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Who is in the American Red Cross pension plan?
The American Red Cross began its defined-benefit plan in 1936. As of spring, 2017, according to American Red Cross National Headquarters staff, there are 18,600 retirees, or survivors of retirees, taking pension benefits. There are another 9,500 members of the pension system who are not yet taking benefits. About 9,000 former employees gave up their pension rights in exchange for a one-time lump sum payment, in buyouts that were offered in 2013 and 2016.
Like many large employers in current times, Red Cross has moved away from its defined-benefit pension plan, in favor of a 401(k) defined-contribution program. The pension fund was closed to new employees in 2009, and for current employees, it was frozen in 2012 – that is, no more contributions were made, and no additional pension benefits accrued. So today, except for investment income, all of the funds in the pension plan flow outward to retirees; there is no longer a stream of regular employer contributions to the plan.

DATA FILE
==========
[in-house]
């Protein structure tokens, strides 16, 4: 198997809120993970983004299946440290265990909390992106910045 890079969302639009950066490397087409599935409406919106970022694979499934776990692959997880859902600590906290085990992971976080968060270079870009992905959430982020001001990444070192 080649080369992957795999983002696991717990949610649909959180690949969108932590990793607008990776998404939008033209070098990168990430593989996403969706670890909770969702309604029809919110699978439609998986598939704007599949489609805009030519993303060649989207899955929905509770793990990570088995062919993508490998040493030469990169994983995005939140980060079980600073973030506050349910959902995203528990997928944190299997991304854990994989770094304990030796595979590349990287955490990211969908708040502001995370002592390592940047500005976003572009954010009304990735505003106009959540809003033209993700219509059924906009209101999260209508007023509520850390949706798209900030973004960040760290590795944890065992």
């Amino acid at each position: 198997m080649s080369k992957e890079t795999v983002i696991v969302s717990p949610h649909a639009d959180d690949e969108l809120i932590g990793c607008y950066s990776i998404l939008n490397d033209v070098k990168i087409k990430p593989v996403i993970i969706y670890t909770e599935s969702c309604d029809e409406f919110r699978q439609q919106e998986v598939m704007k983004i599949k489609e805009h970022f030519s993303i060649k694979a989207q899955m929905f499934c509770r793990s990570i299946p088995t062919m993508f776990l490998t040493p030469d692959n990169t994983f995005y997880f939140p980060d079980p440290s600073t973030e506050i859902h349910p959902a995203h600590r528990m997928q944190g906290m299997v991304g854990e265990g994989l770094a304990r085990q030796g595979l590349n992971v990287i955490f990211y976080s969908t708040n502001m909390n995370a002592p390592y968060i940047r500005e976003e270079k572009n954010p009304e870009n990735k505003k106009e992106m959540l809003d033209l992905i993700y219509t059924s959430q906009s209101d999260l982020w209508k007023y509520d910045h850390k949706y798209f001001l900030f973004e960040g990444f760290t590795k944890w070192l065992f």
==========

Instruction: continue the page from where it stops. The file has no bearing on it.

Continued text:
Even though the fund has been closed to new employees, and frozen for current employees, the fund will be around for a long time. Red Cross National Headquarters officials project that the fund will be paying out benefits through 2077!
In addition to the defined-benefit plan, and on the defined-contributions side, there are about 25,100 Red Cross employees or retirees with a 401(k) balance.
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